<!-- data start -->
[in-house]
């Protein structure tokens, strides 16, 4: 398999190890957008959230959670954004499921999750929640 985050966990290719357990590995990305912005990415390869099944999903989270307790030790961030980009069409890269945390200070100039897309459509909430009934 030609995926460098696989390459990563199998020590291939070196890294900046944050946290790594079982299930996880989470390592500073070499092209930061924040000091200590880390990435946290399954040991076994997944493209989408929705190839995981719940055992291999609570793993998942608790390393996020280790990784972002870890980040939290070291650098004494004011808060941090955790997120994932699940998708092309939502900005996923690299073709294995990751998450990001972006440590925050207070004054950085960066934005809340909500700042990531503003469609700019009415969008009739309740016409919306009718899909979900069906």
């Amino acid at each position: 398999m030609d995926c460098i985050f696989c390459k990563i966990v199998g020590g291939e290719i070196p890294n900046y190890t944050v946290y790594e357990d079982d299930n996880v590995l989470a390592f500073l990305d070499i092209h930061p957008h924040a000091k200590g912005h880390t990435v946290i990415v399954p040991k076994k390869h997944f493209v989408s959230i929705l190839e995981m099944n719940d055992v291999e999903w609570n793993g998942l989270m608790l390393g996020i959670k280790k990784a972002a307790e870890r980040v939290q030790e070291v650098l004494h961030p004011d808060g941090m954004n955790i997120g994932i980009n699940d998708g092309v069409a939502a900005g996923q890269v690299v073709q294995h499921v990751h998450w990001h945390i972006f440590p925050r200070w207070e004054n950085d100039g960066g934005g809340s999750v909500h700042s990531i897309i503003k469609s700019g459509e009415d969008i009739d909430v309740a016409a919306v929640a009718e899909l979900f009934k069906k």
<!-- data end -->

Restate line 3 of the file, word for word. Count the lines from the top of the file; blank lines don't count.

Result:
């Amino acid at each position: 398999m030609d995926c460098i985050f696989c390459k990563i966990v199998g020590g291939e290719i070196p890294n900046y190890t944050v946290y790594e357990d079982d299930n996880v590995l989470a390592f500073l990305d070499i092209h930061p957008h924040a000091k200590g912005h880390t990435v946290i990415v399954p040991k076994k390869h997944f493209v989408s959230i929705l190839e995981m099944n719940d055992v291999e999903w609570n793993g998942l989270m608790l390393g996020i959670k280790k990784a972002a307790e870890r980040v939290q030790e070291v650098l004494h961030p004011d808060g941090m954004n955790i997120g994932i980009n699940d998708g092309v069409a939502a900005g996923q890269v690299v073709q294995h499921v990751h998450w990001h945390i972006f440590p925050r200070w207070e004054n950085d100039g960066g934005g809340s999750v909500h700042s990531i897309i503003k469609s700019g459509e009415d969008i009739d909430v309740a016409a919306v929640a009718e899909l979900f009934k069906k």